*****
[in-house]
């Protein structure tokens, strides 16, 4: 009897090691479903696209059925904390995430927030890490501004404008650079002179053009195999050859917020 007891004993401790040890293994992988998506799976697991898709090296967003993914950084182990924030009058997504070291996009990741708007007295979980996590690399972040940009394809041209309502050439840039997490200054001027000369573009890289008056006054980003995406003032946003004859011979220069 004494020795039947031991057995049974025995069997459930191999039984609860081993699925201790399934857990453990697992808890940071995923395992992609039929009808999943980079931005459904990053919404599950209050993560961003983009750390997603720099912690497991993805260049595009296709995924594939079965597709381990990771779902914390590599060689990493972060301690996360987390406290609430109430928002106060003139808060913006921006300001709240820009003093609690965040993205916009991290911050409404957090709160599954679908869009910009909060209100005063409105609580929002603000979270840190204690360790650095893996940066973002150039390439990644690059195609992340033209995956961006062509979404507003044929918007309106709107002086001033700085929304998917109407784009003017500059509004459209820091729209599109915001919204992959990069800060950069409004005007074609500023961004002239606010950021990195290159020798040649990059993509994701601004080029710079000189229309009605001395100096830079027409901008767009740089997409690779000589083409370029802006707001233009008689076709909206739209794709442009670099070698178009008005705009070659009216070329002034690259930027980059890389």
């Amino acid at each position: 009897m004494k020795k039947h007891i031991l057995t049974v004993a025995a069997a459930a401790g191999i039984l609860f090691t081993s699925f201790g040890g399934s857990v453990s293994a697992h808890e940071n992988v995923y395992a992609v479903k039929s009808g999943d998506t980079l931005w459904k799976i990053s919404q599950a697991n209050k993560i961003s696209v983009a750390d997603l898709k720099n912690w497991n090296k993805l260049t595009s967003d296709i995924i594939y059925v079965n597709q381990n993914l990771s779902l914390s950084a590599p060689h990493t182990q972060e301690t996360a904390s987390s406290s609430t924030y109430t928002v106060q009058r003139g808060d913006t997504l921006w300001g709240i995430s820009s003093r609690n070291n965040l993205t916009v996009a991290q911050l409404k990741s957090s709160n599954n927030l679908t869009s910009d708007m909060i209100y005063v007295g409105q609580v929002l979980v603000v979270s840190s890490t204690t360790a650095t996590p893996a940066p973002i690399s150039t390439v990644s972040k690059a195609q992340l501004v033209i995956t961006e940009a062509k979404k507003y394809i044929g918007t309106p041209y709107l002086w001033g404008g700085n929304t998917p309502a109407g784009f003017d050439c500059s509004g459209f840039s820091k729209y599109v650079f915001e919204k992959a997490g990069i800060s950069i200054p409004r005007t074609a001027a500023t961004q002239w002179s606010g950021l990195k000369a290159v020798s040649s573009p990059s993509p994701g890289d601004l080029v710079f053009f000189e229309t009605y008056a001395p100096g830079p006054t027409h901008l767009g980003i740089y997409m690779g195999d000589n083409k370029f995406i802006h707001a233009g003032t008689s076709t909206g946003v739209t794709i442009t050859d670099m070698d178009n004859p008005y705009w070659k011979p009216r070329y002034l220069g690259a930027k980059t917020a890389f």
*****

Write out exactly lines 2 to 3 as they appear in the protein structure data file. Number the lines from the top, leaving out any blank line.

């Protein structure tokens, strides 16, 4: 009897090691479903696209059925904390995430927030890490501004404008650079002179053009195999050859917020 007891004993401790040890293994992988998506799976697991898709090296967003993914950084182990924030009058997504070291996009990741708007007295979980996590690399972040940009394809041209309502050439840039997490200054001027000369573009890289008056006054980003995406003032946003004859011979220069 004494020795039947031991057995049974025995069997459930191999039984609860081993699925201790399934857990453990697992808890940071995923395992992609039929009808999943980079931005459904990053919404599950209050993560961003983009750390997603720099912690497991993805260049595009296709995924594939079965597709381990990771779902914390590599060689990493972060301690996360987390406290609430109430928002106060003139808060913006921006300001709240820009003093609690965040993205916009991290911050409404957090709160599954679908869009910009909060209100005063409105609580929002603000979270840190204690360790650095893996940066973002150039390439990644690059195609992340033209995956961006062509979404507003044929918007309106709107002086001033700085929304998917109407784009003017500059509004459209820091729209599109915001919204992959990069800060950069409004005007074609500023961004002239606010950021990195290159020798040649990059993509994701601004080029710079000189229309009605001395100096830079027409901008767009740089997409690779000589083409370029802006707001233009008689076709909206739209794709442009670099070698178009008005705009070659009216070329002034690259930027980059890389």
């Amino acid at each position: 009897m004494k020795k039947h007891i031991l057995t049974v004993a025995a069997a459930a401790g191999i039984l609860f090691t081993s699925f201790g040890g399934s857990v453990s293994a697992h808890e940071n992988v995923y395992a992609v479903k039929s009808g999943d998506t980079l931005w459904k799976i990053s919404q599950a697991n209050k993560i961003s696209v983009a750390d997603l898709k720099n912690w497991n090296k993805l260049t595009s967003d296709i995924i594939y059925v079965n597709q381990n993914l990771s779902l914390s950084a590599p060689h990493t182990q972060e301690t996360a904390s987390s406290s609430t924030y109430t928002v106060q009058r003139g808060d913006t997504l921006w300001g709240i995430s820009s003093r609690n070291n965040l993205t916009v996009a991290q911050l409404k990741s957090s709160n599954n927030l679908t869009s910009d708007m909060i209100y005063v007295g409105q609580v929002l979980v603000v979270s840190s890490t204690t360790a650095t996590p893996a940066p973002i690399s150039t390439v990644s972040k690059a195609q992340l501004v033209i995956t961006e940009a062509k979404k507003y394809i044929g918007t309106p041209y709107l002086w001033g404008g700085n929304t998917p309502a109407g784009f003017d050439c500059s509004g459209f840039s820091k729209y599109v650079f915001e919204k992959a997490g990069i800060s950069i200054p409004r005007t074609a001027a500023t961004q002239w002179s606010g950021l990195k000369a290159v020798s040649s573009p990059s993509p994701g890289d601004l080029v710079f053009f000189e229309t009605y008056a001395p100096g830079p006054t027409h901008l767009g980003i740089y997409m690779g195999d000589n083409k370029f995406i802006h707001a233009g003032t008689s076709t909206g946003v739209t794709i442009t050859d670099m070698d178009n004859p008005y705009w070659k011979p009216r070329y002034l220069g690259a930027k980059t917020a890389f």